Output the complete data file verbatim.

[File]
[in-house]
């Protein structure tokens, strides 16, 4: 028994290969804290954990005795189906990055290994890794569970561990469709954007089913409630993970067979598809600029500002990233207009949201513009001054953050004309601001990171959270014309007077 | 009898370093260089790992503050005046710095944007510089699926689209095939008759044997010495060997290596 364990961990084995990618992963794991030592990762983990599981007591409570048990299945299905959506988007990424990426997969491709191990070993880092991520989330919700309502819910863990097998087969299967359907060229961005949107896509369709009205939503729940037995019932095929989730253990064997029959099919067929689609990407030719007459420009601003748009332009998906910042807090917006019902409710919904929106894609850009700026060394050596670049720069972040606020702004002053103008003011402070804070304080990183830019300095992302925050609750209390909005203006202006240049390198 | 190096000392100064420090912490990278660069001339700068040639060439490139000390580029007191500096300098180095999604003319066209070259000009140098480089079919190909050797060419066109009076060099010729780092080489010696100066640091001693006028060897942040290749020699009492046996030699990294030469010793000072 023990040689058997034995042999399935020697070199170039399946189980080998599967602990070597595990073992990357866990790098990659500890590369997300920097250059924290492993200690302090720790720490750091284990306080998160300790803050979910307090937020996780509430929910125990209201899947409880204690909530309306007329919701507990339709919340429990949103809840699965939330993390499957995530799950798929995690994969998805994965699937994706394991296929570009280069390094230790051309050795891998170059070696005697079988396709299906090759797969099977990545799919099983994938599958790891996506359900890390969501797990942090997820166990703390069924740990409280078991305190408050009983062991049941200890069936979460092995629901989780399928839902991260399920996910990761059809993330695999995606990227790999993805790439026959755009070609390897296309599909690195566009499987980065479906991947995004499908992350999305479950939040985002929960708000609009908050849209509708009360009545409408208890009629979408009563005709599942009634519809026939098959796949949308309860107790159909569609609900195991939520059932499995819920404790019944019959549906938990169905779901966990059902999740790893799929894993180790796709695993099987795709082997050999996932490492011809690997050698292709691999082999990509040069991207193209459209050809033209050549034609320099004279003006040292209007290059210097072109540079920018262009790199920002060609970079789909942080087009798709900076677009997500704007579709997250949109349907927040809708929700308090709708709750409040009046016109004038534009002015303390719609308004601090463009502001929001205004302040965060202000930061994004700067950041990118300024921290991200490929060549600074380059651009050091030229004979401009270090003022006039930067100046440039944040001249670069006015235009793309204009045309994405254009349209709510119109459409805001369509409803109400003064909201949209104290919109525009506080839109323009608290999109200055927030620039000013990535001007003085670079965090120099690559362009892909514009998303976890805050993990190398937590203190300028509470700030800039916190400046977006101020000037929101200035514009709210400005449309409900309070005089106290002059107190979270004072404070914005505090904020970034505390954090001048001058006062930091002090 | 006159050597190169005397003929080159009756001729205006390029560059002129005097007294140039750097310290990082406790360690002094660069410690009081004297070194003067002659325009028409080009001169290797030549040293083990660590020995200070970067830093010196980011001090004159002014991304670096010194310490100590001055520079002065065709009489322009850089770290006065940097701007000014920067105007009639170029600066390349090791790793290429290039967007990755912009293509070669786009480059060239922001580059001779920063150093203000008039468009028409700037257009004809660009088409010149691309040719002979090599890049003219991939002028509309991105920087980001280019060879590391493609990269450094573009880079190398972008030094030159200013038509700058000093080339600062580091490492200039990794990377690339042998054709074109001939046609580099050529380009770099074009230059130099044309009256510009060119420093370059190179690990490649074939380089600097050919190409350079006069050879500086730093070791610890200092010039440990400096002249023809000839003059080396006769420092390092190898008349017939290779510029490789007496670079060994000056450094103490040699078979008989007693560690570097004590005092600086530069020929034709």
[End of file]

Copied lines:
[in-house]
């Protein structure tokens, strides 16, 4: 028994290969804290954990005795189906990055290994890794569970561990469709954007089913409630993970067979598809600029500002990233207009949201513009001054953050004309601001990171959270014309007077 | 009898370093260089790992503050005046710095944007510089699926689209095939008759044997010495060997290596 364990961990084995990618992963794991030592990762983990599981007591409570048990299945299905959506988007990424990426997969491709191990070993880092991520989330919700309502819910863990097998087969299967359907060229961005949107896509369709009205939503729940037995019932095929989730253990064997029959099919067929689609990407030719007459420009601003748009332009998906910042807090917006019902409710919904929106894609850009700026060394050596670049720069972040606020702004002053103008003011402070804070304080990183830019300095992302925050609750209390909005203006202006240049390198 | 190096000392100064420090912490990278660069001339700068040639060439490139000390580029007191500096300098180095999604003319066209070259000009140098480089079919190909050797060419066109009076060099010729780092080489010696100066640091001693006028060897942040290749020699009492046996030699990294030469010793000072 023990040689058997034995042999399935020697070199170039399946189980080998599967602990070597595990073992990357866990790098990659500890590369997300920097250059924290492993200690302090720790720490750091284990306080998160300790803050979910307090937020996780509430929910125990209201899947409880204690909530309306007329919701507990339709919340429990949103809840699965939330993390499957995530799950798929995690994969998805994965699937994706394991296929570009280069390094230790051309050795891998170059070696005697079988396709299906090759797969099977990545799919099983994938599958790891996506359900890390969501797990942090997820166990703390069924740990409280078991305190408050009983062991049941200890069936979460092995629901989780399928839902991260399920996910990761059809993330695999995606990227790999993805790439026959755009070609390897296309599909690195566009499987980065479906991947995004499908992350999305479950939040985002929960708000609009908050849209509708009360009545409408208890009629979408009563005709599942009634519809026939098959796949949308309860107790159909569609609900195991939520059932499995819920404790019944019959549906938990169905779901966990059902999740790893799929894993180790796709695993099987795709082997050999996932490492011809690997050698292709691999082999990509040069991207193209459209050809033209050549034609320099004279003006040292209007290059210097072109540079920018262009790199920002060609970079789909942080087009798709900076677009997500704007579709997250949109349907927040809708929700308090709708709750409040009046016109004038534009002015303390719609308004601090463009502001929001205004302040965060202000930061994004700067950041990118300024921290991200490929060549600074380059651009050091030229004979401009270090003022006039930067100046440039944040001249670069006015235009793309204009045309994405254009349209709510119109459409805001369509409803109400003064909201949209104290919109525009506080839109323009608290999109200055927030620039000013990535001007003085670079965090120099690559362009892909514009998303976890805050993990190398937590203190300028509470700030800039916190400046977006101020000037929101200035514009709210400005449309409900309070005089106290002059107190979270004072404070914005505090904020970034505390954090001048001058006062930091002090 | 006159050597190169005397003929080159009756001729205006390029560059002129005097007294140039750097310290990082406790360690002094660069410690009081004297070194003067002659325009028409080009001169290797030549040293083990660590020995200070970067830093010196980011001090004159002014991304670096010194310490100590001055520079002065065709009489322009850089770290006065940097701007000014920067105007009639170029600066390349090791790793290429290039967007990755912009293509070669786009480059060239922001580059001779920063150093203000008039468009028409700037257009004809660009088409010149691309040719002979090599890049003219991939002028509309991105920087980001280019060879590391493609990269450094573009880079190398972008030094030159200013038509700058000093080339600062580091490492200039990794990377690339042998054709074109001939046609580099050529380009770099074009230059130099044309009256510009060119420093370059190179690990490649074939380089600097050919190409350079006069050879500086730093070791610890200092010039440990400096002249023809000839003059080396006769420092390092190898008349017939290779510029490789007496670079060994000056450094103490040699078979008989007693560690570097004590005092600086530069020929034709």